dollar signAt my stage of life (children sprung, I work at home) I don’t need to buy stuff as often as I did when our kids were outgrowing clothes and I needed an office wardrobe. Bottom line – I don’t do much shopping. However, underwear does wear out and thus I embarked on what I thought would be a simple quest – socks. After years of darning my socks when they got holes in them, I had a modest mission – buy about 6 pairs of warm, black, sturdy crew socks. My goal was to get some all purpose socks that I could wear with jeans or dressy black slacks. Since I had these specific criteria, I thought I’d by-pass the local discount stores and go to several medium priced stores – a shoe store and a department store.

I quickly learned that my basic black socks were going to be a challenge. Apparently many stores find that they can entice women to buy more socks if they specialize – different lengths, different colors, different designs – all of them thin. Since I was in the mall anyway, I ended up checking 10 different stores plus 2 more on my drive home. None had the basic black thick socks I wanted.

So, I did what many people do as their first step – I checked Amazon. They had some that might work, but I couldn’t tell from the pictures whether they were really thick and warm. I checked some other online stores. Same result. My daughter suggested checking sports/outfitter type stores. I checked some websites. They had socks with a high wool content that looked like they would work. BUT, they were expensive, $15 per pair plus shipping. I decided to spring for two pair. However, intrepid shopper that I had become, I wasn’t giving up on finding simple socks like the ones I had bought at a cheapo dollar store at least five years ago.

Top 2 socks = $15 each Lower 10 socks = 80 cents each

Top 2 socks = $15 each
Lower 10 socks = 80 cents each

I finally decided to make one last check at a couple discount stores and found pretty much what I wanted – a pack of 10 black socks, high cotton content, for $8.00. So, which is better the $15 or 80 cent socks? I’ve now worn and washed them several times. The verdict? They’re about equal.

So what did I learn from this shopping experience:
1. Time counts
Serious shopping for the quality and cost conscious buyer can take a lot of time. Weighing the cost of your time to research a good buy and check prices may offset paying less money. Which is more valuable – my time or my money?
2. Fashion sells
Stores have a vested interest in trying to manipulate our wants. While I had no interest in designer socks, apparently many people do – or have been persuaded that they should. Many socks had designs, pictures, or words on them. I call them “silly socks” because all these cute things are not bad but they do make them less versatile. Basic black goes with everything. Maybe I’m just a stick in the mud, but I’d rather treat myself to some chocolate than buy limited use socks. PS: After reading this blog, many of my friends kidded me and took me to task saying that an occasional splurge on “silly socks” was fun and an opportunity to express their creativity. So there! I guess I am a stick in the mud.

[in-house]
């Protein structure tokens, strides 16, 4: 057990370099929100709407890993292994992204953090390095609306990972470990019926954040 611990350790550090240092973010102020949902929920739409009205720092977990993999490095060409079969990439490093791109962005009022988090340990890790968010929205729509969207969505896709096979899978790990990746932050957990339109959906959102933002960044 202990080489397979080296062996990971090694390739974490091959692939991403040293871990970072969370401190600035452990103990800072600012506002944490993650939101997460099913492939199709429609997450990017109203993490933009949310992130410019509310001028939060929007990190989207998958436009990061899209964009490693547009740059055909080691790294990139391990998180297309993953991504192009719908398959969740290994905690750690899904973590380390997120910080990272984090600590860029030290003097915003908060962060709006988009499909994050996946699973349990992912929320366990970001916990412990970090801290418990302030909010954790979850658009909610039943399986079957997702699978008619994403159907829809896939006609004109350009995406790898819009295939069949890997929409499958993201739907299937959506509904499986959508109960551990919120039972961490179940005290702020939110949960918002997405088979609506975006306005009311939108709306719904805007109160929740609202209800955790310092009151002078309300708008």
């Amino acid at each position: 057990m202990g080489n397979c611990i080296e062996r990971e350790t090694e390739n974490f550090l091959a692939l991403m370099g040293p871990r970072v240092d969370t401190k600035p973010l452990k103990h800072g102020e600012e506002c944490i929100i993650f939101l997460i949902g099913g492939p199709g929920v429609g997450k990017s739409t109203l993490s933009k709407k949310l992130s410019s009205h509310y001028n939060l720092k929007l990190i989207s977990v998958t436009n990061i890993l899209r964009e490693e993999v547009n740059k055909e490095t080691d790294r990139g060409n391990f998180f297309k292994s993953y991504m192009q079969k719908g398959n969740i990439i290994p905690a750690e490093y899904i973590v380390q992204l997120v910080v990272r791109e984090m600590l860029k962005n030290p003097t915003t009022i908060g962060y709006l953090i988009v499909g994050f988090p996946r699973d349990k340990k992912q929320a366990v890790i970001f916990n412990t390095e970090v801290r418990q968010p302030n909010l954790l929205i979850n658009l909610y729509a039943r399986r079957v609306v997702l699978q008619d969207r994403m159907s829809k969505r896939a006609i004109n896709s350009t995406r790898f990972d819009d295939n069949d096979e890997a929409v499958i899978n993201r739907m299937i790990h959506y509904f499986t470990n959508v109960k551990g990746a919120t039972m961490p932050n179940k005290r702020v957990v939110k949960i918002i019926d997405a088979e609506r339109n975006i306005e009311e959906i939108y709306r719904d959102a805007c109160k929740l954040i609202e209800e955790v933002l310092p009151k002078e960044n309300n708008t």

3. Online shopping pros
It can be quicker
*It can save gas (at least the gas in my car, if not the delivery truck)
*Some stores offer free returns.
4. Online shopping cons:
You can’t feel and try on the merchandise. Fit and look may not be what you anticipated.
*Local stores suffer loss of business. This may cause employees to be laid off or the store to close, both of which hurt your neighbors and the local economy.
*Lack of personal advice from a sales person who knows the merchandise
5. Temptation lurks
Being in stores can tantalize us to buy more things that we didn’t originally intend just because we see things displayed. Not bad, if I really need it, but then we get back to the classic “needs vs wants” decision. Solution: Wait! If it’s a genuine need it will be there tomorrow or next week. If it passes, I haven’t lost any money.
6. Quality to cost ratio
Quality often costs more – but not always. The challenge is to figure out when paying more will get you more. That often takes time. (see #1)
7. Waste offsets
In my quest for the perfect socks, I also bought some small men’s cotton socks thinking that I could shrink them to fit me. It didn’t work. I gave them to my husband who really didn’t need more socks. We decided to give some of his socks away. Waste can be offset by generosity.
8. Sale and Return Psychology
I like sales. I like to save money. But, as Joshua Fields Milburn says, “Forget sale prices. Everything is 100% off when you don’t buy it.” Also Joshua Becker explains the psychology of return policies in his blog post How Return Policies Encourage Spending.
9. Thrills are short term
The thrill of something new can be a mood enhancer. For some folks shopping is recreation or a way to cancel out depression. After I got my socks, it was fun to open a package of fresh socks and wear them for the first time. It didn’t take long, however, for the high to wear off. Now it’s just, “Oh yeah, those socks. They’re fine.”

What kind of shopper are you? What are your criteria before you buy something?